Two vie for Ferrisburgh board
FERRISBURGH — Although races for town offices are few and far between in Addison County’s northwestern quadrant, Ferrisburgh voters have a choice between two candidates for the town selectboard: incumbent Bob Jenkins and challenger Kurt Plank.
Jenkins, originally appointed to the board to fill a vacancy, is running for election for the second time. Plank is seeking office for the first time.
Jenkins, a 66-year-old contracting consultant, has lived in Ferrisburgh for 44 years. He has spent 40 of those years as a member of the Ferrisburgh Volunteer Fire Department, 18 as its chief.
Plank, 52, has lived in Ferrisburgh since 1993 and lived in Charlotte for 10 years prior to that. He worked as a carpenter and contractor for 30 years before founding North Station Mill Work on Old Hollow Road, which produces custom hardwood moldings and flooring.
Plank is a former board member of the Rokeby Museum and the Charlotte Children’s Center, and a member of Friends of Ferrisburgh for Responsible Growth, which has been involved in town zoning and planning issues, notably in opposing the proposed Champlain Oil Co. (COCO) Route 7 gas station, convenience store and fast-food eatery.
Both candidates emphasized their communication skills as a major qualification for office.
“I know all the people in this town,” Jenkins said. “I moved here 44 years ago … They know they can talk to me.”
Plank said he was in Charlotte when that town faced some of the same issues that have potential to divide Ferrisburgh now, including development pressure from Chittenden County and an influx of newcomers. He believes selectmen have not always listened carefully enough to all residents’ concerns, something he pledged to do.
“I think because of my past experience in Charlotte, and my ability to talk to people and listen to their responses, that I can help the community to work together even though they may feel divided,” Plank said.
“We all live in this community out of choice, heritage or both. And I feel that the present selectboard right now has in some matters been acting in an entrenched manner, and we need members of the board that are open to … looking at what Ferrisburgh can be in the future … Ferrisburgh can be a community where everyone can feel proud of where they live and know they have leadership that will listen to diverse ideas and constituents.”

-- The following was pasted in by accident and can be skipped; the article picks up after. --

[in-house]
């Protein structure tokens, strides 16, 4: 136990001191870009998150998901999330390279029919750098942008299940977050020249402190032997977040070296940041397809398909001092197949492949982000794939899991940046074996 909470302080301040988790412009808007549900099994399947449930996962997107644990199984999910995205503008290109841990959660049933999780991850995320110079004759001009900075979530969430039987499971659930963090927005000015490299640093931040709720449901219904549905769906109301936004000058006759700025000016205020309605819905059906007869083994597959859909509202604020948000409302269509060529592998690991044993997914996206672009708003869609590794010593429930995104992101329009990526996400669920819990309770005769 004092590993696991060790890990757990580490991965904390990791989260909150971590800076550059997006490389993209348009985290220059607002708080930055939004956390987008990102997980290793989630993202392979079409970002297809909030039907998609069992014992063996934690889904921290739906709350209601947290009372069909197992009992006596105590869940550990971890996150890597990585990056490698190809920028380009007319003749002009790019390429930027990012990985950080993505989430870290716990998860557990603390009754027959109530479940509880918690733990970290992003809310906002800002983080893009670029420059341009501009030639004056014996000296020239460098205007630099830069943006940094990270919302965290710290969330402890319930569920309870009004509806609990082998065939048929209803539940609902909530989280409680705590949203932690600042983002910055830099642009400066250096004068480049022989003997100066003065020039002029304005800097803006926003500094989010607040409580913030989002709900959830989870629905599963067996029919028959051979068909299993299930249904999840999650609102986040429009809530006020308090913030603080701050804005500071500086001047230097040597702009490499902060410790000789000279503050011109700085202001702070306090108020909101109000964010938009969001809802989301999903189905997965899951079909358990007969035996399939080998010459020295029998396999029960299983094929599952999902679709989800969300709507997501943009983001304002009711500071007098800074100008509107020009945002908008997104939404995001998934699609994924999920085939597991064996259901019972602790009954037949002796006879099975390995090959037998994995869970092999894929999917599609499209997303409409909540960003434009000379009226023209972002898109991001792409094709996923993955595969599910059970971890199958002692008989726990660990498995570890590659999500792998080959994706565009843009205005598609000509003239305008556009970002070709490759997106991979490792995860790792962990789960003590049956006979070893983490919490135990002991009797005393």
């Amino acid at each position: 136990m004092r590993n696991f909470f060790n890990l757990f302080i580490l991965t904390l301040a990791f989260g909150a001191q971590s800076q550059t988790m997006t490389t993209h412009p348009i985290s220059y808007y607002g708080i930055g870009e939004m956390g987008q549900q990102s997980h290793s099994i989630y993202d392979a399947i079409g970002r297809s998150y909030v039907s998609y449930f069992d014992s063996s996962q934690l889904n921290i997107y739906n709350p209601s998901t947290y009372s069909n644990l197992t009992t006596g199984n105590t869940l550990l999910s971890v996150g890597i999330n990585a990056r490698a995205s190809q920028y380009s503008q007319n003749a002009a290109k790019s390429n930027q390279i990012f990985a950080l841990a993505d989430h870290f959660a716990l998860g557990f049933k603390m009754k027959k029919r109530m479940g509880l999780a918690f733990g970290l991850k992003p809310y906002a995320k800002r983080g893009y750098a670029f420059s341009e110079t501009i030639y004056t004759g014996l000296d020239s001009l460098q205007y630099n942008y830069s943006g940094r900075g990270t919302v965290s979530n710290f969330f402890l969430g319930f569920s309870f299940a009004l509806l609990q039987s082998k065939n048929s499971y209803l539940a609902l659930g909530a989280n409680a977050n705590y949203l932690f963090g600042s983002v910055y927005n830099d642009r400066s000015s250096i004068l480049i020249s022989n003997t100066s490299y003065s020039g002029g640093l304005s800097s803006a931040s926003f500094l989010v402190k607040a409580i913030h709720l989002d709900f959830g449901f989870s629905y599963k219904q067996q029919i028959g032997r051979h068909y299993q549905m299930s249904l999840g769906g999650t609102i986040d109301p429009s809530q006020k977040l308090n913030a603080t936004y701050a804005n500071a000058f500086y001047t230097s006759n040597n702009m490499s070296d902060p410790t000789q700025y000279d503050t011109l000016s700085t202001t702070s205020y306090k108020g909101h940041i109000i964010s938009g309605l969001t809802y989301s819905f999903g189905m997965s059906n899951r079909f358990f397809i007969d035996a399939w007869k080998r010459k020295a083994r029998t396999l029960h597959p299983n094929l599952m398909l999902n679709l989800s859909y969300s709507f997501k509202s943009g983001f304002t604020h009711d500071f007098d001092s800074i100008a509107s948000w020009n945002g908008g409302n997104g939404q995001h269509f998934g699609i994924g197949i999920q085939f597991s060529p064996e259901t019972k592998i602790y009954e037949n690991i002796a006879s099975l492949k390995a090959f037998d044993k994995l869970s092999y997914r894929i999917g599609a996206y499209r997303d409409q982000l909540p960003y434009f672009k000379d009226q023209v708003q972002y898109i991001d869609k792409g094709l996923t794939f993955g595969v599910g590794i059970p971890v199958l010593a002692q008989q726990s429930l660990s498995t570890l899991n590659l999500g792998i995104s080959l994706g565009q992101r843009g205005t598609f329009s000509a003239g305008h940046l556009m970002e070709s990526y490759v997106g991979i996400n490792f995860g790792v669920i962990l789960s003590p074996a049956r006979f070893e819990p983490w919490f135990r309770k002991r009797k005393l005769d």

For an example of not truly welcoming public feedback, Plank cited a time that he represented the Friends and sought town funds to survey Route 7 residents about their opinions on highway zoning, the results of which the group planned to give to the planning commission during its zoning re-write. He said selectmen made a too-quick decision that private mailings should not be sent out on town letterhead, and did not understand the public purpose.
“I feel the selectboard needs to be open-minded and work with many of the community members and understand what their interests and goals are for this community,” he said.
But Jenkins said he believes he has always heard selectboard visitors out during what he sees as overall not that complicated a task.
“We’re not big government,” Jenkins said. “It’s a small town. It’s not a big deal. You listen to everybody, and then you make a decision. For the most part, if you think things through and give yourself time, things usually come out all right.”
Plank said his Friends membership and opposition to the COCO plan does not mean he is anti-business. He would just as soon not drive to Vergennes or Shelburne for hardware and would like to see Ferrisburgh develop a commercial center — with appropriate zoning.
“It doesn’t mean I want to see everything in this town shut down. It means I want to see our zoning properly interpreted and enforced,” he said.
Jenkins said simply he has no concrete plans for another term other than to work for the general good.
“I don’t have an agenda at all. I’m here to make the town better if I can,” he said.
Plank acknowledged that he does not typically take “neutral positions” on issues, but said he would listen to residents and represent their interests.
“I am certainly willing to hear both sides of everything,” he said. “And if elected as a selectman, I would take that responsibility seriously.”
Jenkins said his decision to seek another two years on the selectboard came down to his desire to keep serving.
“I’ve always been community-minded,” he said. “I’ve always given to the community. I’ve always liked being able to help.”
Reporter Andy Kirkaldy is at email@example.com.